From electric cars to induction cooktops, consumers are discovering how all-electric technology can provide a superior experience while improving sustainability. Going all-electric is easier than ever with options from Mitsubishi Electric Trane HVAC US, and there’s no better way to improve a home’s comfort and efficiency.
Many builders and contractors are looking to electricity for the next generation of homes and renovation projects. With companies like Tesla backing the development of energy-efficient neighborhoods and legislation passing to “electrify everything,” homeowners are left to wonder — what’s in it for me?
The All-electric Difference
Homes featuring today’s all-electric systems have moved beyond the technologies of yesteryear. For example, while many are familiar with electric baseboard heat, modern mini-split heat pump systems provide effective heating and cooling while using a fraction of the energy.
Updating the HVAC system is a significant step in transitioning a home’s power source. Why? Heating and cooling can account for 42 percent of your utility expenses.
By updating your HVAC system to an efficient, all-electric option, here’s what you can expect:
Going all-electric shouldn’t make you anxious. Transition comes with significant advantages, including convenience and comfort. Mini-split heat pump systems make zoning simple. A ducted or ductless indoor unit can be placed in an area of your home, like a basement, bedroom, kitchen and so on. The outdoor unit’s INVERTER-driven compressor ramps up and down so the system uses minimal capacity and energy to maintain the set points of active zones. In comparison, conventional HVAC systems go to full capacity when activated, then cycle on and off. This operation creates uncomfortable temperature swings and wastes electricity. Switching to a mini-split heat pump keeps energy consumption to a minimum as the system prioritizes the zones or rooms you actually use. Say goodbye to troublesome “hot and cold” spots within your home!
Electric = Efficient
At this point, you may be asking yourself, does electric always equal efficient? The easiest way to answer this is to review a system’s coefficient of performance (COP), a term your contractor might use when describing heating and cooling systems.
A heat pump can provide more energy for heating than the unit consumes in electricity. COP describes the amount of heat your system can provide compared to the amount of energy used at a given temperature. A COP of 1 would mean your system offers as much heat as it consumes. Modern heat pumps can offer COPs greater than 3 at 5° F, meaning they deliver three times as much heat relative to the energy used. The higher the COP, the better.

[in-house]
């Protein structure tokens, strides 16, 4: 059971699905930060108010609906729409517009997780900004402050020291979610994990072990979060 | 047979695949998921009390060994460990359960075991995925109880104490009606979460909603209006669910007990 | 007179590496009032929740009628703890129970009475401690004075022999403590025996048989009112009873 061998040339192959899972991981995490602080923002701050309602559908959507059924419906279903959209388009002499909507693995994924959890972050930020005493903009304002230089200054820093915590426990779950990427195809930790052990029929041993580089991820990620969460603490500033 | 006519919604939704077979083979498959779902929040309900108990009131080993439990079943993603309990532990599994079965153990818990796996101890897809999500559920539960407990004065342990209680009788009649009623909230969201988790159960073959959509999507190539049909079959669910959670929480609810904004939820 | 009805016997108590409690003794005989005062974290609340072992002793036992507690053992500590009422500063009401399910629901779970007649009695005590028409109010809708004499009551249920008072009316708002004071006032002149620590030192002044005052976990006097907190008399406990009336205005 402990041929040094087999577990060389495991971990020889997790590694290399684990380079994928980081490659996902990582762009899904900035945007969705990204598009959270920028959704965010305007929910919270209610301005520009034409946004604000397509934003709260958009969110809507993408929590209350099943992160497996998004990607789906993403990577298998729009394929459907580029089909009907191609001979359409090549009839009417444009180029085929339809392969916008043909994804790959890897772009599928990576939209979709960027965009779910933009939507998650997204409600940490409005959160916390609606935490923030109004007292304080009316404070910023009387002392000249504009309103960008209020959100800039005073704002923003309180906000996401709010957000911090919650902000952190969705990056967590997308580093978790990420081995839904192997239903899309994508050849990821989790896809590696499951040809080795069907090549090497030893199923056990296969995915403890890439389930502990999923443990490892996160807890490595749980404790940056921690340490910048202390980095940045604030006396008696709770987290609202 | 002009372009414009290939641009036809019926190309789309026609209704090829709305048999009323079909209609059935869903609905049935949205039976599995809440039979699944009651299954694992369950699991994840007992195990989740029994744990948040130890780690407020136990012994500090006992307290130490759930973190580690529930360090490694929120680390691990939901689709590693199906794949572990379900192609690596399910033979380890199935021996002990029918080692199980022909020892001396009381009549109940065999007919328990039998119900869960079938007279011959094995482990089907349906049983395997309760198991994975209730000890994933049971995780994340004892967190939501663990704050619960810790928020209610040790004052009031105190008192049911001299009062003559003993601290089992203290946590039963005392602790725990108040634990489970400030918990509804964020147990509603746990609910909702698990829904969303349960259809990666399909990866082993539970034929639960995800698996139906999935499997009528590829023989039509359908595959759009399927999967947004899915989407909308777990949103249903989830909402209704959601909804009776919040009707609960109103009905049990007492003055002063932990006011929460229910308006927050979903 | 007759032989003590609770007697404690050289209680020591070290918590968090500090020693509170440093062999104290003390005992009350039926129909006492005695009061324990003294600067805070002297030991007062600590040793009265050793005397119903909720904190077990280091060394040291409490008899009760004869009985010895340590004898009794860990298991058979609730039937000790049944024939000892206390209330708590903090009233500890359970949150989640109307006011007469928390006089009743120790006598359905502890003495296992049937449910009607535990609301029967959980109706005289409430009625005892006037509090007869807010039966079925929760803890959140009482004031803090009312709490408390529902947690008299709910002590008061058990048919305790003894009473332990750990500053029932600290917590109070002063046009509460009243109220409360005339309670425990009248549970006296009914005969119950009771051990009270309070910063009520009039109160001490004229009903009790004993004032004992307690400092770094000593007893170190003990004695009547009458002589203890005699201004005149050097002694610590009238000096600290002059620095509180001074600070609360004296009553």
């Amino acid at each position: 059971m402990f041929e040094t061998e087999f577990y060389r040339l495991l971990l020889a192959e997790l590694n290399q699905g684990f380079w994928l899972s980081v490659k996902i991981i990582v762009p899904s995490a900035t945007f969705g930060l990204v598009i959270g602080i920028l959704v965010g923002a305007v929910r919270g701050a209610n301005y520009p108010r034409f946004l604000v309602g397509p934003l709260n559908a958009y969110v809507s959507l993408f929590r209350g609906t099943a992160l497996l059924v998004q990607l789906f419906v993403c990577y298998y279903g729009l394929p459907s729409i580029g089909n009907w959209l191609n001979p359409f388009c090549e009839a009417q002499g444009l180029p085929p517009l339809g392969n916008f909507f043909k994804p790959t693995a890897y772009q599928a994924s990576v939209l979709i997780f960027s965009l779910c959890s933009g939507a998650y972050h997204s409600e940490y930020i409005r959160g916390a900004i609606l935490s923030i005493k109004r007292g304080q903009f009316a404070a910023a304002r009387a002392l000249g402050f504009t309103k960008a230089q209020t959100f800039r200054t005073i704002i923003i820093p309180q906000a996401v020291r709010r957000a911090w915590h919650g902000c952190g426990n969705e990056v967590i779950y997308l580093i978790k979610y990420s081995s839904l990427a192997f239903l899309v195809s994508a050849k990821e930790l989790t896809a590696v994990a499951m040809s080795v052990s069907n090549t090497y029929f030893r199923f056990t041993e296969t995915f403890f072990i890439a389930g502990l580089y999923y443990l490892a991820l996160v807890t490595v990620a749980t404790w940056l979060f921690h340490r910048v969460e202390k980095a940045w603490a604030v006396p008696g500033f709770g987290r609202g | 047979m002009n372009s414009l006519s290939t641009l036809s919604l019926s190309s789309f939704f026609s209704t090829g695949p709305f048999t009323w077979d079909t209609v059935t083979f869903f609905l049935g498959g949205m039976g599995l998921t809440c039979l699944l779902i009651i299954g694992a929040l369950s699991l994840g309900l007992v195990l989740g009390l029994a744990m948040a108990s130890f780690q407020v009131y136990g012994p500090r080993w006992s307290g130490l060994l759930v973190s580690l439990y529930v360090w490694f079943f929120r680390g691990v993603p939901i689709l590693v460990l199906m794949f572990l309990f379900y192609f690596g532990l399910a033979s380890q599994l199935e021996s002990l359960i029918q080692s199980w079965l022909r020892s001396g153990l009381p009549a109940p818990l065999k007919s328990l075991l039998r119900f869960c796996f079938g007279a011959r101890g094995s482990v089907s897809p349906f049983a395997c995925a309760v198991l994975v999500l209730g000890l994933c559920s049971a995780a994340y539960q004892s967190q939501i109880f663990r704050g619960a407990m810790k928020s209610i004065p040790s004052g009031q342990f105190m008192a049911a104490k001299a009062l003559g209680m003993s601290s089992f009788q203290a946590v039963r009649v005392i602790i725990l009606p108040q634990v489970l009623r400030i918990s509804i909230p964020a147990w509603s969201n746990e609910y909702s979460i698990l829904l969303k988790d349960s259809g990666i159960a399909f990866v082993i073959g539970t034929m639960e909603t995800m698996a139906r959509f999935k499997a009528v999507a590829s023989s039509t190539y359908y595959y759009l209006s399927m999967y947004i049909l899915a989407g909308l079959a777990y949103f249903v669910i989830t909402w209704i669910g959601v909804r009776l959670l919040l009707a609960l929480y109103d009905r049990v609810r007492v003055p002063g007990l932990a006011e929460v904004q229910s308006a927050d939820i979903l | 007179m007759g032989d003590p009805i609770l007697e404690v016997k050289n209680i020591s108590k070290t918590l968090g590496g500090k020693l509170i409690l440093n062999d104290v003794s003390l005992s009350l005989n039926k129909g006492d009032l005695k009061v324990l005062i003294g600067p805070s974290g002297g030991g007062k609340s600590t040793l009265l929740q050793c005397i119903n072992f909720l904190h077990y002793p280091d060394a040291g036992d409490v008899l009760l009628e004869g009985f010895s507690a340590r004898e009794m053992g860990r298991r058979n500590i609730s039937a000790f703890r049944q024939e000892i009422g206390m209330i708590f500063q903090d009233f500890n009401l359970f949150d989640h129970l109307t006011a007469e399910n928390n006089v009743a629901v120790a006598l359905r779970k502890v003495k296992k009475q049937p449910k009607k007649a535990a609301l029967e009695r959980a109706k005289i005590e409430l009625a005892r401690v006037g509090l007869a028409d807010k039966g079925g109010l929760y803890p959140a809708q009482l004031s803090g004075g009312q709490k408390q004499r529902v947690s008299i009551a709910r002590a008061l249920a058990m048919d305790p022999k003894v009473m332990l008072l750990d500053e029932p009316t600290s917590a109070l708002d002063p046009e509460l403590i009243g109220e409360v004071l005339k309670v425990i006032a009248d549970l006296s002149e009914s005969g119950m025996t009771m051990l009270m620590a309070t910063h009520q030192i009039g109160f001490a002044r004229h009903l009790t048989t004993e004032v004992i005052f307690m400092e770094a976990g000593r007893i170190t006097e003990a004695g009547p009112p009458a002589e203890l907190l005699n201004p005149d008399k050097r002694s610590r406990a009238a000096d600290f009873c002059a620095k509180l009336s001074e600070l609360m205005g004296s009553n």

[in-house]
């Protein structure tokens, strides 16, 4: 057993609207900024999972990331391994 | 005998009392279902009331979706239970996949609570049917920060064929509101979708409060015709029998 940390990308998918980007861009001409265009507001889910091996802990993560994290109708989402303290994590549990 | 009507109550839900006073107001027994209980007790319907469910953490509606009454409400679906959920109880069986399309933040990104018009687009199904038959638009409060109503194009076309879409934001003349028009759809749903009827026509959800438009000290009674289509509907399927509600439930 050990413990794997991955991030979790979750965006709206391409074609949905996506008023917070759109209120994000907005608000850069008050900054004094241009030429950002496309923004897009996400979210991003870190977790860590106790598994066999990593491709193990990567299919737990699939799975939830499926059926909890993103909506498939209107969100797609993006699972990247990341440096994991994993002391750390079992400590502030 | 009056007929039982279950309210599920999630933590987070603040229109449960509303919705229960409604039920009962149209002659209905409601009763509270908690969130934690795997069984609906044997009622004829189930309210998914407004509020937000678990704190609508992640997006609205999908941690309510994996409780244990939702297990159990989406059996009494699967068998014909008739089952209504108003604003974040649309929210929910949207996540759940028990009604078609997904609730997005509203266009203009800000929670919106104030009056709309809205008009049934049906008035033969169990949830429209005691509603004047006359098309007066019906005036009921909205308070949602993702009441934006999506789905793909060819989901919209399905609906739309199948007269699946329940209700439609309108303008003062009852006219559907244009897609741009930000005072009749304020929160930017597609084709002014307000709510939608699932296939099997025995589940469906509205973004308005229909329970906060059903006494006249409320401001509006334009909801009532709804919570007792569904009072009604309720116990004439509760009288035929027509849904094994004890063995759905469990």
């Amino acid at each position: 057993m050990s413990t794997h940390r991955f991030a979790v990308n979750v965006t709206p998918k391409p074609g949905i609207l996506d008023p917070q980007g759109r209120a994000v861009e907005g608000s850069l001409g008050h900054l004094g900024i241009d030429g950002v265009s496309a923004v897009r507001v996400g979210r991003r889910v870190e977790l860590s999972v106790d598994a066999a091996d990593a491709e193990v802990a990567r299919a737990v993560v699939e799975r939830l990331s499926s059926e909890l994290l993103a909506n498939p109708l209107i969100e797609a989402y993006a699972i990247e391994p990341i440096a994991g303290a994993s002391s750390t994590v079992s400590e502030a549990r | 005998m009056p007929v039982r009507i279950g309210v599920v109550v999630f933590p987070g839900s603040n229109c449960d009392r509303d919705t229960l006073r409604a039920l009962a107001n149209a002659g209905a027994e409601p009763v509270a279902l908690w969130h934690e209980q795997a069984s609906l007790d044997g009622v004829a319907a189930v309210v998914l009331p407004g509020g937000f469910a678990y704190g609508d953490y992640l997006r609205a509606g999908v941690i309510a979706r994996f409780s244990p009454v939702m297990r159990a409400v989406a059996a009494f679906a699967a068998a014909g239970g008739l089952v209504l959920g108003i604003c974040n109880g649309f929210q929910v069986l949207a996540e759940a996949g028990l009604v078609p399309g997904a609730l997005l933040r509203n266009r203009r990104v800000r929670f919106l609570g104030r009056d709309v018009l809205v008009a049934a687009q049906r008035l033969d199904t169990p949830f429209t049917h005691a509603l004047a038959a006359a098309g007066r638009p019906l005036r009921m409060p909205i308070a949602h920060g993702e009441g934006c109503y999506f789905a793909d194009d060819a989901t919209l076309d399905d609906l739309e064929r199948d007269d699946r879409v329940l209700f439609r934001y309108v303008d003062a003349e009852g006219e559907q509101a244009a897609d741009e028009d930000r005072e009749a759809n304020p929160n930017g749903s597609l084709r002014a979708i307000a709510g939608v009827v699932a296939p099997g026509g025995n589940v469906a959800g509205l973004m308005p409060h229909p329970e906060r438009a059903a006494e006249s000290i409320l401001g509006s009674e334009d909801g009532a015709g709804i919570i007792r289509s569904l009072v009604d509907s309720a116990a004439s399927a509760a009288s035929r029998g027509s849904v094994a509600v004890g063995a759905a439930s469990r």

For added context, even advanced fuel-burning furnaces can’t compete with Mitsubishi Electric heat pump performance. The most efficient furnaces are about 90 percent efficient. For every unit of energy going into operating the system, the furnace can deliver only 90 percent as heat. High-efficiency heat pump systems can be 300 percent more efficient than these furnaces.
Cost savings, improved comfort and energy savings are important, but your family’s wellness matters most. Many homes constructed in the last few decades were rapidly built sacrificing quality. As millennials are currently the largest segment of the homebuying market, their need for wellness and sustainability is creating new opportunities for builders to build better homes. High indoor air quality is a major factor for today’s healthy homes. Installing new or replacing current heating and cooling systems with high-performance mini-split heat pumps, including built-in air filters, can provide peace of mind knowing fossil fuel combustion is out of your home. Electric systems can contribute toward lowered carbon emissions, making for a better indoor environment and a better planet.